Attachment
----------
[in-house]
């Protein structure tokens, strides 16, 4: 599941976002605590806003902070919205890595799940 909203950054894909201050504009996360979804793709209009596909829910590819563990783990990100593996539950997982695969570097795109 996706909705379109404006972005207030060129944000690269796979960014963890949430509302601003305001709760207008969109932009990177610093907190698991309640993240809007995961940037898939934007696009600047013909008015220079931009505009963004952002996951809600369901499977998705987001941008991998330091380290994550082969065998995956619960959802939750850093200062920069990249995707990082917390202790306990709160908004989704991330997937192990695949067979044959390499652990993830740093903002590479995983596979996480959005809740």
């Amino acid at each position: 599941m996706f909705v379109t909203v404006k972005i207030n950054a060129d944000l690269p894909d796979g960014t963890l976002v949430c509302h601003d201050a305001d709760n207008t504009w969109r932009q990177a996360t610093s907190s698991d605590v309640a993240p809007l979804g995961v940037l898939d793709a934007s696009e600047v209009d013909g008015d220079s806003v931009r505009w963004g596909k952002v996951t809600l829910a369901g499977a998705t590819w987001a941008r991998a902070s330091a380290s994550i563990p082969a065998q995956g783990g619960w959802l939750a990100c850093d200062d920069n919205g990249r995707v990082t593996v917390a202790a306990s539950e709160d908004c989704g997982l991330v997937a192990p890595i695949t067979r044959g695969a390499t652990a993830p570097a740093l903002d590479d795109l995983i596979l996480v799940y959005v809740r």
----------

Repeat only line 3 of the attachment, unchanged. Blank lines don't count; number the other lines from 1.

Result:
């Amino acid at each position: 599941m996706f909705v379109t909203v404006k972005i207030n950054a060129d944000l690269p894909d796979g960014t963890l976002v949430c509302h601003d201050a305001d709760n207008t504009w969109r932009q990177a996360t610093s907190s698991d605590v309640a993240p809007l979804g995961v940037l898939d793709a934007s696009e600047v209009d013909g008015d220079s806003v931009r505009w963004g596909k952002v996951t809600l829910a369901g499977a998705t590819w987001a941008r991998a902070s330091a380290s994550i563990p082969a065998q995956g783990g619960w959802l939750a990100c850093d200062d920069n919205g990249r995707v990082t593996v917390a202790a306990s539950e709160d908004c989704g997982l991330v997937a192990p890595i695949t067979r044959g695969a390499t652990a993830p570097a740093l903002d590479d795109l995983i596979l996480v799940y959005v809740r």